Pop and Spoelstra are among the elite coaches in the NBA because of their ability to tweak lineups, exploit mismatches, and make the correct adjustments. Miami rarely loses two games in a row, especially in the playoffs because Spoelstra's game plan following a loss is so impeccable that it's almost foolproof. If the Spurs want to win the NBA title, they will have to beat Miami twice in a row at least once in this series, which seems improbable.
The Spurs can win the title without Miami losing two in a row, but they must win Game 1, then they zig-zag the rest of the series before stealing game 7 in Miami.
That perfect scenario is... Spurs. Miami. Spurs. Miami. Spurs. Miami. Spurs.
Although, Pop would love to see this miraculous outcome... Spurs. Miami. Spurs. Spurs. Spurs.
In reality, we'll probably see Miami in 6 or... Miami. Spurs. Miami. Spurs. Miami. Miami.
|Duncan! Get me two. Two meatball sandwiches.|
One of my favorite sportswriters covering the NBA is Zach Lowe (from Grantland) and if Zach thinks Miami will win in six, then it's hard to argue against him. Zach is not quite the Nate Silver of the NBA beat writers, but he's someone who understand match-ups as well as, if not better than professional gamblers. Check out Zach's NBA Final Preview in which he wonders if either team can win by playing Small Ball. I guess in the end it comes down to Miami's ability to stop a deep-penetrating Tony Parker and if Kawhi Leonard can step up and guard Lebron James. Leonard doesn't have to shut down LBJ completely (which is impossible), but anything Leonard can do to disrupt LBJ's rhythm on offense will be an added bonus. Using a line about Michael Jordan from the old late night versions of Sportscenter in the 90s, "You can't stop LBJ, you can only hope to contain him."
This year's match up was what many pundits thought we would see last June. Alas, in 2012 OKC emerged as the new kids on the block and picked off the Spurs. This season, we thought we'd see a rematch of last year's final -- OKC/Miami -- but we got last year's expected match-up between Miami and San Antonio.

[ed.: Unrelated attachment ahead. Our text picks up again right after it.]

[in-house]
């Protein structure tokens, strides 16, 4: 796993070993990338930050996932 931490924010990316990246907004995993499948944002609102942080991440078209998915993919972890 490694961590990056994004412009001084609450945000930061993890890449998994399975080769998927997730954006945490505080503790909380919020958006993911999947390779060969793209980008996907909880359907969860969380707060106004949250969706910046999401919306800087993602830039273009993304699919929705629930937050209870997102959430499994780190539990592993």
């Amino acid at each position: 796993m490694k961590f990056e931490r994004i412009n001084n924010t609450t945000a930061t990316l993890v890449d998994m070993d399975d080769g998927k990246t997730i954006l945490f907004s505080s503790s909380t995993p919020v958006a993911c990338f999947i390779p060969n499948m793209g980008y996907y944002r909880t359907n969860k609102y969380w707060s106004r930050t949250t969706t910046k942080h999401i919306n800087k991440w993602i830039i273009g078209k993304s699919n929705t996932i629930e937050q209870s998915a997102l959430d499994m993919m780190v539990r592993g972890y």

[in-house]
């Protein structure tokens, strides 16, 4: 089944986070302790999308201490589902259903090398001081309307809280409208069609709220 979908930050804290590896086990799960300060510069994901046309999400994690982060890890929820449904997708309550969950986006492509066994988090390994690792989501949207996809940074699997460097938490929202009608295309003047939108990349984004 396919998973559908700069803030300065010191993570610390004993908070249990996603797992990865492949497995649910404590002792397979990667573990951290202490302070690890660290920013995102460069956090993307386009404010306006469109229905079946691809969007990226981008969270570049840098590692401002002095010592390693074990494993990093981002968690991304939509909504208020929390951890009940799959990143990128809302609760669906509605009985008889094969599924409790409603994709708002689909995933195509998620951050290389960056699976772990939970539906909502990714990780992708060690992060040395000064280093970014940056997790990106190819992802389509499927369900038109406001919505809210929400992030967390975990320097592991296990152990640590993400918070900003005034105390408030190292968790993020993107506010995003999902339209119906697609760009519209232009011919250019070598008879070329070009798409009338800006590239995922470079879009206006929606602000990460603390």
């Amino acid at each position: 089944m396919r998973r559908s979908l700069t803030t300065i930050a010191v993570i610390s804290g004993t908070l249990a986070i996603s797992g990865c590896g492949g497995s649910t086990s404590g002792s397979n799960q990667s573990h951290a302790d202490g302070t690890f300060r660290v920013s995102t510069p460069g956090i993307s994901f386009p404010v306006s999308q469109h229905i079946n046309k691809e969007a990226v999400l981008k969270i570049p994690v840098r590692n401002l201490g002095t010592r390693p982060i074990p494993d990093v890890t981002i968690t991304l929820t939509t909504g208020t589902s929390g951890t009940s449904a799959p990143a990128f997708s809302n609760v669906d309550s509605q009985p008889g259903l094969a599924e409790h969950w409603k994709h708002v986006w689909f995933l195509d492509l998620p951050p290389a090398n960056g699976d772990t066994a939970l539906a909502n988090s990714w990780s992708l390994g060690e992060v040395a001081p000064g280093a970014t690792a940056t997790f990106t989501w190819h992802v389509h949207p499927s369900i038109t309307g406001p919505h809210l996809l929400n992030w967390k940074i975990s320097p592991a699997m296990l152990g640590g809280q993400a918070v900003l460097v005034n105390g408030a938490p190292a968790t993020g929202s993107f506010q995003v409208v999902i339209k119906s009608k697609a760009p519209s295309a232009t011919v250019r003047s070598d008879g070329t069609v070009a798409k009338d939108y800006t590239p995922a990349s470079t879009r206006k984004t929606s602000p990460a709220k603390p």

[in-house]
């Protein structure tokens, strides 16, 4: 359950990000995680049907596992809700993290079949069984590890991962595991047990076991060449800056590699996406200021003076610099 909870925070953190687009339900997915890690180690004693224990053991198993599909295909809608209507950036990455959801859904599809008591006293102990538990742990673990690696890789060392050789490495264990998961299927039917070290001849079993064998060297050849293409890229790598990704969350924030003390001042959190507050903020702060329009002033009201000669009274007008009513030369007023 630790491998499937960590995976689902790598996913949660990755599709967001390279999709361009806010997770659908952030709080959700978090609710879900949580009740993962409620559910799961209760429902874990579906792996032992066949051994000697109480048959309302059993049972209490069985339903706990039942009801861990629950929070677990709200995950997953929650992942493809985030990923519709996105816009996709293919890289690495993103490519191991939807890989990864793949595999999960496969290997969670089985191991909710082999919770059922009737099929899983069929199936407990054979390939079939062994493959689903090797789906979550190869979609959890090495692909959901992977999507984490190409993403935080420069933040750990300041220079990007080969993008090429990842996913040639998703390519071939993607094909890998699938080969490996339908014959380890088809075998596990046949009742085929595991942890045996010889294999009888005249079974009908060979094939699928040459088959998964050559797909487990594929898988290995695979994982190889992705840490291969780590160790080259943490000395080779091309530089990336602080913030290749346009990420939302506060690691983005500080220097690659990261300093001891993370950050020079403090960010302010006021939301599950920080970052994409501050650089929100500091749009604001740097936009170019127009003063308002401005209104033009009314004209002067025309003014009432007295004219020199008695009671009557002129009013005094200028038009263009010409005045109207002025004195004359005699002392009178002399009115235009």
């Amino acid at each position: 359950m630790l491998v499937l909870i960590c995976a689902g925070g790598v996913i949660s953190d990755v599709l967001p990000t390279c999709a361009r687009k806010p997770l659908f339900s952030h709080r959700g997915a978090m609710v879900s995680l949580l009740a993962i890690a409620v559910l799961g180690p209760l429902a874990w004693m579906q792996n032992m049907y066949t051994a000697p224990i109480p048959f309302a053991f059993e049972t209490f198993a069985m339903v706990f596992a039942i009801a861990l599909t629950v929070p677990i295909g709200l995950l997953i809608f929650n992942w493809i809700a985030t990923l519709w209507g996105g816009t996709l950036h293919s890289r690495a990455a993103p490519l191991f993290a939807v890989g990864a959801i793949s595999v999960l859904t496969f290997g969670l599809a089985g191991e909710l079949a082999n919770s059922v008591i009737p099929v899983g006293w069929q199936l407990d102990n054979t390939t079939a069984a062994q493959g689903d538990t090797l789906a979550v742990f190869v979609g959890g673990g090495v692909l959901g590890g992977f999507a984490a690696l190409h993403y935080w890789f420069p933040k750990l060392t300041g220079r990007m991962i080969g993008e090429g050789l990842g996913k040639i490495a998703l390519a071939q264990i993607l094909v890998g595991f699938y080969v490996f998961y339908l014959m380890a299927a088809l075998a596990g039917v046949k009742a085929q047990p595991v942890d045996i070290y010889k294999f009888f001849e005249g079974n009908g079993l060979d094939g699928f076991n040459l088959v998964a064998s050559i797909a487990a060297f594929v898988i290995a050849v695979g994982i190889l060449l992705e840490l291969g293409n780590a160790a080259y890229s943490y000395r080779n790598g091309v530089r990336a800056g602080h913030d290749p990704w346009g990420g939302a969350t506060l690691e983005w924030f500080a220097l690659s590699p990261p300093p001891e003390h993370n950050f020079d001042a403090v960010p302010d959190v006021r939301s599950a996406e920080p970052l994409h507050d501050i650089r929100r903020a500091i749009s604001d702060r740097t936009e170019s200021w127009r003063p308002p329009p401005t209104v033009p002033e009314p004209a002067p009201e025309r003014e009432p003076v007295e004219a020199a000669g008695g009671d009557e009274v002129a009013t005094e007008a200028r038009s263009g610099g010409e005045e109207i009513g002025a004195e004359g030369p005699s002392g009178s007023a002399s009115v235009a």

A few weeks before the season began, I thought the Lakers would knock off the Spurs in the second round of the playoffs and square off against OKC in the Western Conference Finals. NBA suits and TV execs had a huge stiffy thinking about the battle of Big 3s.... Kobe/Howard/Nash vs. Durant/Westbrook/Harden. Then Harden got traded to Houston, then Nash went down with an injury and then the Lakers' head coach got the bad end of a Kobe Death Stare and he was fired a couple of weeks into the season and replaced by Mike D'Antoni. Howard was still sluggish post-back surgery and the Lakers played like bush leaguers for most of the season and were damn lucky to sneak into the postseason through the backdoor. Anyway, the Lakers blew chunks this season, which is why OKC and San Antonio easily finished 1-2 atop of the Western Conference.
If Westbrook doesn't blow out his knee, then I'm writing about the repeat of last year's final between OKC and Miami and I'm giddy as a kid on Christmas morning clutching my OKC Championship ticket. But injuries are dream killers. That's the uncertainty of professional sports. Every team is just one injury away from flushing their championship dreams down the toilet.
I only like the Spurs for potential value because on paper Miami should win in six, just as Zach Lowe predicted. The consensus is Miami -220 and San Antonio +200. I did not bet this series, but I kind of wish I jumped on the Spurs when they were +225 at some shops on Monday night.
Last evening, the best prices on the Spurs could be found at Euro books. The Spurs were +200 on Paddy Power and you could find +204 via Betfair (which has since fallen to +194). On some of the "square" offshore books, the Spurs were only +175 (Sportsbook.com) and +185 (Bovada)
If you want to bet the favorite and back the Miami Heat, then Billy Hill has Miami -225, while Paddy Power had listed Miami at -240 last night, but it's dropped to -220 on the day of the game. The best price for the Heat is at Sportsbook for -205, while Bovada listed them at -210.
At press time (according to PreGame's Sportsbook Spy), most of the public money is on the Spurs -5 in Game 1. The line opened at -6 and dropped to -5.5 for the last day or so before it moved toward -5. Who knows where the wise guys end up because word on the street is split. A couple syndicates gobbled up Spurs +6 when the lines were released.
And who the hell knows which team Floyd Mayweather likes in the NBA Finals. Last I heard, he degen'd it up with serious action on Division III women's softball.
Pauly is the author of Lost Vegas: The Redneck Riviera, Existentialist Conversations with Strippers, and the World Series of Poker.